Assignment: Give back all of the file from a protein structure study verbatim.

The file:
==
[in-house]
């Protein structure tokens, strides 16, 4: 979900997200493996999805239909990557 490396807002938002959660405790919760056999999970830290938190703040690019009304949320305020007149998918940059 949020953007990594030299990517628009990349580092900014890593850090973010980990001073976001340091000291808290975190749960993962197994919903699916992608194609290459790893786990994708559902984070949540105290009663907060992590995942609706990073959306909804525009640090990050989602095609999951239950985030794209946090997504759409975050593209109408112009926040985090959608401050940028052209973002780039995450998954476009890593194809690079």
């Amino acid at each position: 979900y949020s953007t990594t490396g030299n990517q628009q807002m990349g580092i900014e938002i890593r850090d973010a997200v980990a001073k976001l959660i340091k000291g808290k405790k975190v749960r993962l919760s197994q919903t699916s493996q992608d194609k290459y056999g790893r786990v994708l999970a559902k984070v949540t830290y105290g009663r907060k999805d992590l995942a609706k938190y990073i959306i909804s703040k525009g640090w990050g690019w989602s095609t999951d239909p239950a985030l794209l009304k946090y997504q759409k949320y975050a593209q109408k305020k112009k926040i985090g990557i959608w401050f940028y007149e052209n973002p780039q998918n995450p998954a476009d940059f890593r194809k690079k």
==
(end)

[in-house]
């Protein structure tokens, strides 16, 4: 979900997200493996999805239909990557 490396807002938002959660405790919760056999999970830290938190703040690019009304949320305020007149998918940059 949020953007990594030299990517628009990349580092900014890593850090973010980990001073976001340091000291808290975190749960993962197994919903699916992608194609290459790893786990994708559902984070949540105290009663907060992590995942609706990073959306909804525009640090990050989602095609999951239950985030794209946090997504759409975050593209109408112009926040985090959608401050940028052209973002780039995450998954476009890593194809690079």
């Amino acid at each position: 979900y949020s953007t990594t490396g030299n990517q628009q807002m990349g580092i900014e938002i890593r850090d973010a997200v980990a001073k976001l959660i340091k000291g808290k405790k975190v749960r993962l919760s197994q919903t699916s493996q992608d194609k290459y056999g790893r786990v994708l999970a559902k984070v949540t830290y105290g009663r907060k999805d992590l995942a609706k938190y990073i959306i909804s703040k525009g640090w990050g690019w989602s095609t999951d239909p239950a985030l794209l009304k946090y997504q759409k949320y975050a593209q109408k305020k112009k926040i985090g990557i959608w401050f940028y007149e052209n973002p780039q998918n995450p998954a476009d940059f890593r194809k690079k």